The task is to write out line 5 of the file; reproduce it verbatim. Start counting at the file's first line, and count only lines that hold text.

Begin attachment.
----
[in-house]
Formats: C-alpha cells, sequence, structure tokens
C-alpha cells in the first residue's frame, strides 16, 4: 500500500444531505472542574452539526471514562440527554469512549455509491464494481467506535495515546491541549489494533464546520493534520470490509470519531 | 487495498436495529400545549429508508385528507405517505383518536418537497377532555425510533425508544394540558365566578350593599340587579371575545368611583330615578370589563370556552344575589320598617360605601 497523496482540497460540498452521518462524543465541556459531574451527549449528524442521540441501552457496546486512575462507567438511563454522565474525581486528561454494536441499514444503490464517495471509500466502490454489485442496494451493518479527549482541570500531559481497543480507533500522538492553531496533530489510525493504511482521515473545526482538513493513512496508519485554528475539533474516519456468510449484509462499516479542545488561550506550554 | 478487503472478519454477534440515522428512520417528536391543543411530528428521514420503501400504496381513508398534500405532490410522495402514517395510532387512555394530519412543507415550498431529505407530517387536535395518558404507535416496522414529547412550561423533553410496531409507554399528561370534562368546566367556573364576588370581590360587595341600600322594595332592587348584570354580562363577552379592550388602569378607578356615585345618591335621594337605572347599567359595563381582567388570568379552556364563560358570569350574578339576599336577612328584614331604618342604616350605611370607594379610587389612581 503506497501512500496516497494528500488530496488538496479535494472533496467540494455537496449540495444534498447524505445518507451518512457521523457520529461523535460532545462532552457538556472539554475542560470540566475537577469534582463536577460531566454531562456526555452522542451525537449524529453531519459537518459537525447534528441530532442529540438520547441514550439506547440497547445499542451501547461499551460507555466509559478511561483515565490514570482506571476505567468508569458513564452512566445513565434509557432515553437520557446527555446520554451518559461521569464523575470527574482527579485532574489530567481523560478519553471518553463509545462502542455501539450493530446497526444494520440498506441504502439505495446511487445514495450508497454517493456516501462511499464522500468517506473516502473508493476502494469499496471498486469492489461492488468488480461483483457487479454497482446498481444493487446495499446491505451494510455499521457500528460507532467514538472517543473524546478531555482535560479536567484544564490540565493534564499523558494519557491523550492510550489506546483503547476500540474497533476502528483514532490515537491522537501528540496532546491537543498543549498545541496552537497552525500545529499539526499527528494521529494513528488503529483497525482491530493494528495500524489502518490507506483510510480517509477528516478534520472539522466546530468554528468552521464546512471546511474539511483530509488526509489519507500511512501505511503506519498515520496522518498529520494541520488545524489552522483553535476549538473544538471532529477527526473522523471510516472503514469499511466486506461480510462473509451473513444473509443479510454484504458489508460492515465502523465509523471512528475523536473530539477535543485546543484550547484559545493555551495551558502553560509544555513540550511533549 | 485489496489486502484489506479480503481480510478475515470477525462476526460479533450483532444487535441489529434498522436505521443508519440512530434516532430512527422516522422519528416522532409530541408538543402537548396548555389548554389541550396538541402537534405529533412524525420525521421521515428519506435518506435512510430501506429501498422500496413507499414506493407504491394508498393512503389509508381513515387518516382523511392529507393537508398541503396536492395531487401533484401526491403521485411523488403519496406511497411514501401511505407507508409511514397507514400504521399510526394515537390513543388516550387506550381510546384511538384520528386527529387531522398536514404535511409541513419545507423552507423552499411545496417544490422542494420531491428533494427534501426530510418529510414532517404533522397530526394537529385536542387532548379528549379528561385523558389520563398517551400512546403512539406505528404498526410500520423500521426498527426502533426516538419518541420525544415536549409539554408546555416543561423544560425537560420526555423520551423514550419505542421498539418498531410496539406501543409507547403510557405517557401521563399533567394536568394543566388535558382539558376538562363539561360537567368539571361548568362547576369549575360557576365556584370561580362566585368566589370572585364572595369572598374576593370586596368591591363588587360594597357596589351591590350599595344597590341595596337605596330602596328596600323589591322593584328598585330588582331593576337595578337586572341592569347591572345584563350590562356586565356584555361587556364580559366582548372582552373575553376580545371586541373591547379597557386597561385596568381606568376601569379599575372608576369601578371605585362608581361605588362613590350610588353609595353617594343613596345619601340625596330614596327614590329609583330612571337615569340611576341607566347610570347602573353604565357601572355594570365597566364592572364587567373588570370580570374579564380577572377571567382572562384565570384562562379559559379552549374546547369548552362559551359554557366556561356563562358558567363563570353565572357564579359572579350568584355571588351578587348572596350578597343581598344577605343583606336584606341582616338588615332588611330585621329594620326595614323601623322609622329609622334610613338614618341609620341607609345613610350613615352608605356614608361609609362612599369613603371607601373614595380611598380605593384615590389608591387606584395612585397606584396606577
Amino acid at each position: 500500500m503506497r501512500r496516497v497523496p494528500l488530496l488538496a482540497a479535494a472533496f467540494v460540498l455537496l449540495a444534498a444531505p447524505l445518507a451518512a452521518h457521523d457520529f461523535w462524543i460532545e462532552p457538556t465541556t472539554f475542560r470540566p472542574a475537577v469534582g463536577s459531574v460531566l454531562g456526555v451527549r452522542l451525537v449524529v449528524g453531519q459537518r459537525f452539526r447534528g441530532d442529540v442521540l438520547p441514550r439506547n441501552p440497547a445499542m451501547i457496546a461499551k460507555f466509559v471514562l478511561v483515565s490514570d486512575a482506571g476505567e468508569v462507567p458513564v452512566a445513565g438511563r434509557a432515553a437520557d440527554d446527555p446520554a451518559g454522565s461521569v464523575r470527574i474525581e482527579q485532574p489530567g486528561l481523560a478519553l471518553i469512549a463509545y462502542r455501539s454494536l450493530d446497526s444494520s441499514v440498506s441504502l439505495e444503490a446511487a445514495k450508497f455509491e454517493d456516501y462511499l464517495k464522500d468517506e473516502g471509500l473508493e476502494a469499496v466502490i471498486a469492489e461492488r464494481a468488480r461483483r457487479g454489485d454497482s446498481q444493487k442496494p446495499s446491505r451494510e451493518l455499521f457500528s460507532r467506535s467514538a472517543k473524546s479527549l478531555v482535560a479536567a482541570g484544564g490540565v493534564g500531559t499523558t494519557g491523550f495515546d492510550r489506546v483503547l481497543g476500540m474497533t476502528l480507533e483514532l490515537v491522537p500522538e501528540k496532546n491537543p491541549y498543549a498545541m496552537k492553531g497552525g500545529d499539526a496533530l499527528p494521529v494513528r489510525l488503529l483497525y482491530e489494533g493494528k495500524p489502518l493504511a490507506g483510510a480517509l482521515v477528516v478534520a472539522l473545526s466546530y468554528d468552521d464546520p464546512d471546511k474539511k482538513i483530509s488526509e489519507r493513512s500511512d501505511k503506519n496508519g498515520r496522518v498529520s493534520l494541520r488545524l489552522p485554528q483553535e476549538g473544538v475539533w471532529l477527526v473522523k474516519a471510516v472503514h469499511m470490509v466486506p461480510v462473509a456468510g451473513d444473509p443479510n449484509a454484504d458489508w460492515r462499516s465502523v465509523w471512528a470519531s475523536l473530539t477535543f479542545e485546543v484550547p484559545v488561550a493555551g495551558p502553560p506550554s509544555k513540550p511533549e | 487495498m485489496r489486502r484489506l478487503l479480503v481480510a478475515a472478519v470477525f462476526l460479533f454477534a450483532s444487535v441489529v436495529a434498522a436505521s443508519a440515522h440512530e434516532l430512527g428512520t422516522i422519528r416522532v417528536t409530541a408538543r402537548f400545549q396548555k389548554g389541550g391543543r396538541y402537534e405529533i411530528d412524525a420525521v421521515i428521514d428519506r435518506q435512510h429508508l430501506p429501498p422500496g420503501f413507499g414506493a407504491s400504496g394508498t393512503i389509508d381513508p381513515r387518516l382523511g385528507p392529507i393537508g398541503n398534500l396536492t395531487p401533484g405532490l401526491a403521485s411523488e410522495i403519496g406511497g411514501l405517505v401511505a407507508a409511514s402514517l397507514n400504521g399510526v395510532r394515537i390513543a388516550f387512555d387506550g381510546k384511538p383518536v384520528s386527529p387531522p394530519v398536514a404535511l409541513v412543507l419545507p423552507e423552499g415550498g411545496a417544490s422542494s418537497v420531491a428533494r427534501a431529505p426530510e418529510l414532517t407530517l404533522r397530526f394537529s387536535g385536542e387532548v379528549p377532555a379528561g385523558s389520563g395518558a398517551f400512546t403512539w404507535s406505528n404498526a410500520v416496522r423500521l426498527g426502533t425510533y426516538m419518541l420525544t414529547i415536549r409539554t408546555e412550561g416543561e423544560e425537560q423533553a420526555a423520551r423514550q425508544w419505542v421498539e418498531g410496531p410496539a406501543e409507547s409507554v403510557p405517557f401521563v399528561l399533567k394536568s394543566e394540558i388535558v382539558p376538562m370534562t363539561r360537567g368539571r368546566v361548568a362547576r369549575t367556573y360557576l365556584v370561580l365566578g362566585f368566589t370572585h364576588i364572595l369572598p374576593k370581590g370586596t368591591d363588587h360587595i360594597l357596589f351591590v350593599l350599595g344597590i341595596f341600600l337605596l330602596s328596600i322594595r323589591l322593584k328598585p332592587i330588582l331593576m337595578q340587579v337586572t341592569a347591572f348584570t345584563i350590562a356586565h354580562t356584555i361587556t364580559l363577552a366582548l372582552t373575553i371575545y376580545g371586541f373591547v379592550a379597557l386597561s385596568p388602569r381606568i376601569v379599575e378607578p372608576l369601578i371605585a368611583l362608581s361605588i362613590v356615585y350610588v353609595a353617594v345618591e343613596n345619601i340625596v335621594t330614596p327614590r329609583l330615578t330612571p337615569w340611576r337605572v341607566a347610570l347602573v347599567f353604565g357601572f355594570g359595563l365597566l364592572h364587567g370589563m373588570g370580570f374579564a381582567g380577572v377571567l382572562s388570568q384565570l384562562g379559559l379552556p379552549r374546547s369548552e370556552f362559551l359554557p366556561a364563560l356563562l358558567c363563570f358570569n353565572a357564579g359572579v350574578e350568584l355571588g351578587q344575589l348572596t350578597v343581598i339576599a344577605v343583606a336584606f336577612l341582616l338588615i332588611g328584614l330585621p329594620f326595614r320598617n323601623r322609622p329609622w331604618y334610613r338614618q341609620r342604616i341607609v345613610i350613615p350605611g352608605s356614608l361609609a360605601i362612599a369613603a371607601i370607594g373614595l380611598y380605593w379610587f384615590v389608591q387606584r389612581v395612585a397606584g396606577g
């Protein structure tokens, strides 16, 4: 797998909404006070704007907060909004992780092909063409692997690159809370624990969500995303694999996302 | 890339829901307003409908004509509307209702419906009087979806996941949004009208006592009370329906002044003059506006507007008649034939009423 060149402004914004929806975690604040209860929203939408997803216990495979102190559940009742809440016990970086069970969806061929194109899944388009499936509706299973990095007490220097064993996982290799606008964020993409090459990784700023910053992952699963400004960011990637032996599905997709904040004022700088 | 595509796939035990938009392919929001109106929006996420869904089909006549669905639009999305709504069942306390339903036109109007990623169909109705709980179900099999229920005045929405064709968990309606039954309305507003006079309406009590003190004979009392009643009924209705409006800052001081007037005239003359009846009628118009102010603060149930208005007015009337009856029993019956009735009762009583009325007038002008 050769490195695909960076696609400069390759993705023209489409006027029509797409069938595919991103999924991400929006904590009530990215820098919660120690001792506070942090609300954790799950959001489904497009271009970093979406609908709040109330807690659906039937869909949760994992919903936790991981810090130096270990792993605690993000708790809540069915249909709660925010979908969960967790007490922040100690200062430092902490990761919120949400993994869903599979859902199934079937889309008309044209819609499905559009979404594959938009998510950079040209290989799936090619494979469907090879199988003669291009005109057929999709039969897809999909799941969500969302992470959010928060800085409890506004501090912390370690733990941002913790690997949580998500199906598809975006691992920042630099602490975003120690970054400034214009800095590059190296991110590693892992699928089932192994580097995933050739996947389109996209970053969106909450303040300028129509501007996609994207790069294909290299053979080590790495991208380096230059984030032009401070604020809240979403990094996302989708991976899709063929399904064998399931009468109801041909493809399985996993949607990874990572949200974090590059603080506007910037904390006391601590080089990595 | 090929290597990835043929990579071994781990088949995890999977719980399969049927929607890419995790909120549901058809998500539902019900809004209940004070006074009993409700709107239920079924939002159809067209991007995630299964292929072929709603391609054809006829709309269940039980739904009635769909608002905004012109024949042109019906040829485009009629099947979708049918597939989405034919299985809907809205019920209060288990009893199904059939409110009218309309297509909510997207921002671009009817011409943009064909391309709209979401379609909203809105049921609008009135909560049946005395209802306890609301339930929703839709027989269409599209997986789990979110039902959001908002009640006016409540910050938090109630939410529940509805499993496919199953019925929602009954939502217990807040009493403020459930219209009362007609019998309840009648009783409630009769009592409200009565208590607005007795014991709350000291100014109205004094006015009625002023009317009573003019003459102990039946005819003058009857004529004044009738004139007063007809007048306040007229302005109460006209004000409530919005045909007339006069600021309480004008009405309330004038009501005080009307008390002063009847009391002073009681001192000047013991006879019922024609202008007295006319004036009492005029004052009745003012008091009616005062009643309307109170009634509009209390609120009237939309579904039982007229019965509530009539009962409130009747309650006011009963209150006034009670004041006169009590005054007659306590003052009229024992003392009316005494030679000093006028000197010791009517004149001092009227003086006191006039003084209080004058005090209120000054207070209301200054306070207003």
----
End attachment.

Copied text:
């Protein structure tokens, strides 16, 4: 797998909404006070704007907060909004992780092909063409692997690159809370624990969500995303694999996302 | 890339829901307003409908004509509307209702419906009087979806996941949004009208006592009370329906002044003059506006507007008649034939009423 060149402004914004929806975690604040209860929203939408997803216990495979102190559940009742809440016990970086069970969806061929194109899944388009499936509706299973990095007490220097064993996982290799606008964020993409090459990784700023910053992952699963400004960011990637032996599905997709904040004022700088 | 595509796939035990938009392919929001109106929006996420869904089909006549669905639009999305709504069942306390339903036109109007990623169909109705709980179900099999229920005045929405064709968990309606039954309305507003006079309406009590003190004979009392009643009924209705409006800052001081007037005239003359009846009628118009102010603060149930208005007015009337009856029993019956009735009762009583009325007038002008 050769490195695909960076696609400069390759993705023209489409006027029509797409069938595919991103999924991400929006904590009530990215820098919660120690001792506070942090609300954790799950959001489904497009271009970093979406609908709040109330807690659906039937869909949760994992919903936790991981810090130096270990792993605690993000708790809540069915249909709660925010979908969960967790007490922040100690200062430092902490990761919120949400993994869903599979859902199934079937889309008309044209819609499905559009979404594959938009998510950079040209290989799936090619494979469907090879199988003669291009005109057929999709039969897809999909799941969500969302992470959010928060800085409890506004501090912390370690733990941002913790690997949580998500199906598809975006691992920042630099602490975003120690970054400034214009800095590059190296991110590693892992699928089932192994580097995933050739996947389109996209970053969106909450303040300028129509501007996609994207790069294909290299053979080590790495991208380096230059984030032009401070604020809240979403990094996302989708991976899709063929399904064998399931009468109801041909493809399985996993949607990874990572949200974090590059603080506007910037904390006391601590080089990595 | 090929290597990835043929990579071994781990088949995890999977719980399969049927929607890419995790909120549901058809998500539902019900809004209940004070006074009993409700709107239920079924939002159809067209991007995630299964292929072929709603391609054809006829709309269940039980739904009635769909608002905004012109024949042109019906040829485009009629099947979708049918597939989405034919299985809907809205019920209060288990009893199904059939409110009218309309297509909510997207921002671009009817011409943009064909391309709209979401379609909203809105049921609008009135909560049946005395209802306890609301339930929703839709027989269409599209997986789990979110039902959001908002009640006016409540910050938090109630939410529940509805499993496919199953019925929602009954939502217990807040009493403020459930219209009362007609019998309840009648009783409630009769009592409200009565208590607005007795014991709350000291100014109205004094006015009625002023009317009573003019003459102990039946005819003058009857004529004044009738004139007063007809007048306040007229302005109460006209004000409530919005045909007339006069600021309480004008009405309330004038009501005080009307008390002063009847009391002073009681001192000047013991006879019922024609202008007295006319004036009492005029004052009745003012008091009616005062009643309307109170009634509009209390609120009237939309579904039982007229019965509530009539009962409130009747309650006011009963209150006034009670004041006169009590005054007659306590003052009229024992003392009316005494030679000093006028000197010791009517004149001092009227003086006191006039003084209080004058005090209120000054207070209301200054306070207003």